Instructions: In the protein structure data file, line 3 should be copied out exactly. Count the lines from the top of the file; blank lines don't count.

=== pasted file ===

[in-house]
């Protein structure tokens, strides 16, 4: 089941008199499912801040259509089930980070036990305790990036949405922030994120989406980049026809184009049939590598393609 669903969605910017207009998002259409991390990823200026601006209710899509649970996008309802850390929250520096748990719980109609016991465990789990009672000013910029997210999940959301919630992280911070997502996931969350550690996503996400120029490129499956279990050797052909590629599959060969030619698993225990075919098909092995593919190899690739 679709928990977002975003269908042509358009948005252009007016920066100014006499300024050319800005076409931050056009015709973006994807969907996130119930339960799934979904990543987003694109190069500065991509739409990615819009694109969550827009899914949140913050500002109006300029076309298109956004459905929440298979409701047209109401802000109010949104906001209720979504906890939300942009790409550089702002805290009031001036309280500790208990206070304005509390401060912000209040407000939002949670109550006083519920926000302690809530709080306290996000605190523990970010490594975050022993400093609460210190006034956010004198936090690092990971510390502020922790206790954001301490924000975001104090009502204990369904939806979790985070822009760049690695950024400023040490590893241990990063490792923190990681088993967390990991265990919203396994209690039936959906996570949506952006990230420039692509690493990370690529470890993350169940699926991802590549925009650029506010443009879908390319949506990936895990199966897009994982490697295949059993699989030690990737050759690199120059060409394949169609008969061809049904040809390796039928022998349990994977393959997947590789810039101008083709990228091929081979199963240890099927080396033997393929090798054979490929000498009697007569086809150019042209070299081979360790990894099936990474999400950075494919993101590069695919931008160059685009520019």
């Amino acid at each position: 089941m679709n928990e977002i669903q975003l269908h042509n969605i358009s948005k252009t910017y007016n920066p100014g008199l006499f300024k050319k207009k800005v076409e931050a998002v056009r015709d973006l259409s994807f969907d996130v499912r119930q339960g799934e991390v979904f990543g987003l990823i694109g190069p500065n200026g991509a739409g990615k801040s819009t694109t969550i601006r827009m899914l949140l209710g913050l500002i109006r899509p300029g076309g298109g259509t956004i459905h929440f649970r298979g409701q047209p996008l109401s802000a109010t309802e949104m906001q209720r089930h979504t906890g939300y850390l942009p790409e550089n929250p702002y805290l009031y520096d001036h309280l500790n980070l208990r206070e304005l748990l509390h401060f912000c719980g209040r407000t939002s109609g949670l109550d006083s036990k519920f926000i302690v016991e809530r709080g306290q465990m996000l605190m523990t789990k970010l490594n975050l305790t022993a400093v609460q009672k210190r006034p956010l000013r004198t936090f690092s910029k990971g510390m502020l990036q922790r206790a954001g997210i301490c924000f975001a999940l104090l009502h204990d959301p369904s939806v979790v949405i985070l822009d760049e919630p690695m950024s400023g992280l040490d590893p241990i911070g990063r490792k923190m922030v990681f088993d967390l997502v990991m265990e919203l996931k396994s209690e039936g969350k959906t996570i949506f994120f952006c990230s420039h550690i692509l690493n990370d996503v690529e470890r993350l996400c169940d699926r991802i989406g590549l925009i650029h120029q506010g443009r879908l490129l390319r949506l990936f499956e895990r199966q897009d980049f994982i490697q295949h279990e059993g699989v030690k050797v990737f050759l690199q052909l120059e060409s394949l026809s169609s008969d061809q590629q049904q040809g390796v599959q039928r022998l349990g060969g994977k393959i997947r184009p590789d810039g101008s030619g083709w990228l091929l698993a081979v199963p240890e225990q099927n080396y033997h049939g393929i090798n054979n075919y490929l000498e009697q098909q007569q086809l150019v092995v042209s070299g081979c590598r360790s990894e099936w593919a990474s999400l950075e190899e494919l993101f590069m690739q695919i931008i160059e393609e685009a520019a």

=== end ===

């Amino acid at each position: 089941m679709n928990e977002i669903q975003l269908h042509n969605i358009s948005k252009t910017y007016n920066p100014g008199l006499f300024k050319k207009k800005v076409e931050a998002v056009r015709d973006l259409s994807f969907d996130v499912r119930q339960g799934e991390v979904f990543g987003l990823i694109g190069p500065n200026g991509a739409g990615k801040s819009t694109t969550i601006r827009m899914l949140l209710g913050l500002i109006r899509p300029g076309g298109g259509t956004i459905h929440f649970r298979g409701q047209p996008l109401s802000a109010t309802e949104m906001q209720r089930h979504t906890g939300y850390l942009p790409e550089n929250p702002y805290l009031y520096d001036h309280l500790n980070l208990r206070e304005l748990l509390h401060f912000c719980g209040r407000t939002s109609g949670l109550d006083s036990k519920f926000i302690v016991e809530r709080g306290q465990m996000l605190m523990t789990k970010l490594n975050l305790t022993a400093v609460q009672k210190r006034p956010l000013r004198t936090f690092s910029k990971g510390m502020l990036q922790r206790a954001g997210i301490c924000f975001a999940l104090l009502h204990d959301p369904s939806v979790v949405i985070l822009d760049e919630p690695m950024s400023g992280l040490d590893p241990i911070g990063r490792k923190m922030v990681f088993d967390l997502v990991m265990e919203l996931k396994s209690e039936g969350k959906t996570i949506f994120f952006c990230s420039h550690i692509l690493n990370d996503v690529e470890r993350l996400c169940d699926r991802i989406g590549l925009i650029h120029q506010g443009r879908l490129l390319r949506l990936f499956e895990r199966q897009d980049f994982i490697q295949h279990e059993g699989v030690k050797v990737f050759l690199q052909l120059e060409s394949l026809s169609s008969d061809q590629q049904q040809g390796v599959q039928r022998l349990g060969g994977k393959i997947r184009p590789d810039g101008s030619g083709w990228l091929l698993a081979v199963p240890e225990q099927n080396y033997h049939g393929i090798n054979n075919y490929l000498e009697q098909q007569q086809l150019v092995v042209s070299g081979c590598r360790s990894e099936w593919a990474s999400l950075e190899e494919l993101f590069m690739q695919i931008i160059e393609e685009a520019a």